Headlines > News > Launch of the first public awards recognising achievements in science, technology and innovation

Launch of the first public awards recognising achievements in science, technology and innovation

Published by Rob Goldsmith on Tue Aug 18, 2009 2:18 pm
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On 13 July, the government announced the launch of the iawards, the first public awards recognising high achievement in science, technology and innovation. The aim of the iawards is to identify and promote new technologies, creating commercial interest around them and emphasising the world-class science behind them. The iawards are designed to help bridge the gap between the commercial sector and the general public by highlighting how innovation affects us all in our everyday lives.

The awards are backed by the Minister of State for Science and Innovation, Lord Drayson, and entrepreneur James Caan, who share the view that innovation will be the driver of our economy in the years ahead. Lord Drayson and James Caan believe the time is right for these awards – Britain needs new ideas and products to drive economic growth. Innovation is critical to surviving the downturn and to realising a positive future built on wealth creation, skilled jobs and effective public services. New ideas and products will provide the economic foundation from which we can build Britain’s future.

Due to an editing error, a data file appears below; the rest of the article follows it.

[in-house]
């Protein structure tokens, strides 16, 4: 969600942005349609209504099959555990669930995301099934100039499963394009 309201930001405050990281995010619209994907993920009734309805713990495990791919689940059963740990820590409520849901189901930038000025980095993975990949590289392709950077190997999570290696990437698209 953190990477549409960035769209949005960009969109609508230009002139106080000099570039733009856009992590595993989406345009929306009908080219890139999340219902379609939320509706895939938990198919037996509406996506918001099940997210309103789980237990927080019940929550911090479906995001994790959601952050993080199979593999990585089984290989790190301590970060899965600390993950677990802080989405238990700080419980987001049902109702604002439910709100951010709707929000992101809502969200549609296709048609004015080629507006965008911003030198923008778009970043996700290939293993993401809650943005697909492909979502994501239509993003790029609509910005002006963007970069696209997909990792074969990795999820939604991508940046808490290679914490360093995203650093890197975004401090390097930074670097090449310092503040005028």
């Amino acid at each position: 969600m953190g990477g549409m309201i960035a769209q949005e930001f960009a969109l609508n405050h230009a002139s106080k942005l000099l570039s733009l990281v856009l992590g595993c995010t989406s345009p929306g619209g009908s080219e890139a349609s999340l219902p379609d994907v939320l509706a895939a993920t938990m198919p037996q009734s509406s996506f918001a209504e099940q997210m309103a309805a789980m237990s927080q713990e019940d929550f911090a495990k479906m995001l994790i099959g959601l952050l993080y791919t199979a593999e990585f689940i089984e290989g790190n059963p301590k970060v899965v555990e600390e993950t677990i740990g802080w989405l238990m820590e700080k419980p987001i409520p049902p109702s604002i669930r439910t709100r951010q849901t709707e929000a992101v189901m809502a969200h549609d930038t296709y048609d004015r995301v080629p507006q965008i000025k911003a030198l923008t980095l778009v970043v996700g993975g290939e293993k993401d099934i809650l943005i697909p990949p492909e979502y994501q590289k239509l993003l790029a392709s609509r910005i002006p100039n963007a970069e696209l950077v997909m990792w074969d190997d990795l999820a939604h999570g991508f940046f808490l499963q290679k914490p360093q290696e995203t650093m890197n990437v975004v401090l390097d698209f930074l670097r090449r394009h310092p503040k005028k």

The awards categories reflect the greatest challenges we face as a country, where science and innovation offer the best chance of developing viable solutions. Each entry must demonstrate how its innovative qualities relate to at least one of the following challenges:

* Addressing the healthcare needs of an ageing society
* Increasing international security, from tackling global poverty to the minimising the threat of terrorism
* Preserving finite natural resources in the face of population growth and climate change
* Delivering public services which make best use of new technologies

Science and Innovation Minister Lord Drayson said, “In recent years, Britain has been heavily reliant on financial services. That sector’s success has overshadowed our strength in science, technology and innovation. What Britain needs now is to exploit the full potential of our research base in the fields of science, technology and innovation to help drive our economy in the years ahead.”

Leading entrepreneur James Caan said, “Firms that invest in R&D are best placed to survive the current recession and prepare for the recovery of global markets. By highlighting the ingenuity of dynamic British companies, we can demonstrate the importance of science, technology and innovation in creating wealth. Our goal is to get the public thinking, “I didn’t know that was made in Britain.” We believe everyone should be more aware of the talent at work in our country.”

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